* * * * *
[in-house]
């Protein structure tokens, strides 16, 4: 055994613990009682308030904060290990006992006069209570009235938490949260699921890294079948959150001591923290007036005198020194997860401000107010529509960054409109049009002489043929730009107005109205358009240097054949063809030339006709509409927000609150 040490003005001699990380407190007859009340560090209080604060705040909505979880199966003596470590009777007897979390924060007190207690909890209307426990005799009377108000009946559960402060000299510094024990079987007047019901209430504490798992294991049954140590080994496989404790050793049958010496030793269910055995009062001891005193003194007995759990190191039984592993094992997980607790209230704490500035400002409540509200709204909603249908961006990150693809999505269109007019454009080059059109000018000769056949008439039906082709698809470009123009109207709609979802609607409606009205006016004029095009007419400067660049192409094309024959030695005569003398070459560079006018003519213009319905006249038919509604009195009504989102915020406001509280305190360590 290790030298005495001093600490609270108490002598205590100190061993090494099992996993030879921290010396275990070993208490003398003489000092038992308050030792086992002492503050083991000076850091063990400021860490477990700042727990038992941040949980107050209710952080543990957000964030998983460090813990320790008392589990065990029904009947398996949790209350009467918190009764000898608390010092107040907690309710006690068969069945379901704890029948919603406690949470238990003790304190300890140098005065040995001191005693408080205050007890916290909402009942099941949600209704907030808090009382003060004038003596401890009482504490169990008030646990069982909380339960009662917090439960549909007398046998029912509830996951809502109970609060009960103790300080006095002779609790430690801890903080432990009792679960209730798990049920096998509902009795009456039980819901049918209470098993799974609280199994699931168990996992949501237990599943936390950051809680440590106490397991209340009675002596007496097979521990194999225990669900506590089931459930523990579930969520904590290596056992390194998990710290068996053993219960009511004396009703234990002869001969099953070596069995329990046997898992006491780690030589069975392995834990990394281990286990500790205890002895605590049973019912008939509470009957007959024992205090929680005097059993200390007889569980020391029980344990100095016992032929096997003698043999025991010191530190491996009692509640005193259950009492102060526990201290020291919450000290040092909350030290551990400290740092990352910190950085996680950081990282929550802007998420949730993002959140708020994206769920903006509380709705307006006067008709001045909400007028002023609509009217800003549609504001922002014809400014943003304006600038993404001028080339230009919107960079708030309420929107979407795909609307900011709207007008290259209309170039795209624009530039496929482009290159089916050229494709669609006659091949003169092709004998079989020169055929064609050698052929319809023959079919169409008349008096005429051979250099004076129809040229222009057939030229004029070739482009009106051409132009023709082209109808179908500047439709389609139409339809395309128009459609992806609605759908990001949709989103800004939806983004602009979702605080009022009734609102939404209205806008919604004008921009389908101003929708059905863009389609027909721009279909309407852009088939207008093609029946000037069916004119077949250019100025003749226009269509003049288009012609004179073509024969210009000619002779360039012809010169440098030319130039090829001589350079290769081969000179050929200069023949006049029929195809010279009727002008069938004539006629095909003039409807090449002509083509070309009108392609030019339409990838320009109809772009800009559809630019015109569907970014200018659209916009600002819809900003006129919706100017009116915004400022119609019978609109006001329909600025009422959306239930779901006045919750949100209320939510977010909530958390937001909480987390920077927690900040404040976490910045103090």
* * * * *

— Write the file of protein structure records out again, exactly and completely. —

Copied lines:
[in-house]
């Protein structure tokens, strides 16, 4: 055994613990009682308030904060290990006992006069209570009235938490949260699921890294079948959150001591923290007036005198020194997860401000107010529509960054409109049009002489043929730009107005109205358009240097054949063809030339006709509409927000609150 040490003005001699990380407190007859009340560090209080604060705040909505979880199966003596470590009777007897979390924060007190207690909890209307426990005799009377108000009946559960402060000299510094024990079987007047019901209430504490798992294991049954140590080994496989404790050793049958010496030793269910055995009062001891005193003194007995759990190191039984592993094992997980607790209230704490500035400002409540509200709204909603249908961006990150693809999505269109007019454009080059059109000018000769056949008439039906082709698809470009123009109207709609979802609607409606009205006016004029095009007419400067660049192409094309024959030695005569003398070459560079006018003519213009319905006249038919509604009195009504989102915020406001509280305190360590 290790030298005495001093600490609270108490002598205590100190061993090494099992996993030879921290010396275990070993208490003398003489000092038992308050030792086992002492503050083991000076850091063990400021860490477990700042727990038992941040949980107050209710952080543990957000964030998983460090813990320790008392589990065990029904009947398996949790209350009467918190009764000898608390010092107040907690309710006690068969069945379901704890029948919603406690949470238990003790304190300890140098005065040995001191005693408080205050007890916290909402009942099941949600209704907030808090009382003060004038003596401890009482504490169990008030646990069982909380339960009662917090439960549909007398046998029912509830996951809502109970609060009960103790300080006095002779609790430690801890903080432990009792679960209730798990049920096998509902009795009456039980819901049918209470098993799974609280199994699931168990996992949501237990599943936390950051809680440590106490397991209340009675002596007496097979521990194999225990669900506590089931459930523990579930969520904590290596056992390194998990710290068996053993219960009511004396009703234990002869001969099953070596069995329990046997898992006491780690030589069975392995834990990394281990286990500790205890002895605590049973019912008939509470009957007959024992205090929680005097059993200390007889569980020391029980344990100095016992032929096997003698043999025991010191530190491996009692509640005193259950009492102060526990201290020291919450000290040092909350030290551990400290740092990352910190950085996680950081990282929550802007998420949730993002959140708020994206769920903006509380709705307006006067008709001045909400007028002023609509009217800003549609504001922002014809400014943003304006600038993404001028080339230009919107960079708030309420929107979407795909609307900011709207007008290259209309170039795209624009530039496929482009290159089916050229494709669609006659091949003169092709004998079989020169055929064609050698052929319809023959079919169409008349008096005429051979250099004076129809040229222009057939030229004029070739482009009106051409132009023709082209109808179908500047439709389609139409339809395309128009459609992806609605759908990001949709989103800004939806983004602009979702605080009022009734609102939404209205806008919604004008921009389908101003929708059905863009389609027909721009279909309407852009088939207008093609029946000037069916004119077949250019100025003749226009269509003049288009012609004179073509024969210009000619002779360039012809010169440098030319130039090829001589350079290769081969000179050929200069023949006049029929195809010279009727002008069938004539006629095909003039409807090449002509083509070309009108392609030019339409990838320009109809772009800009559809630019015109569907970014200018659209916009600002819809900003006129919706100017009116915004400022119609019978609109006001329909600025009422959306239930779901006045919750949100209320939510977010909530958390937001909480987390920077927690900040404040976490910045103090």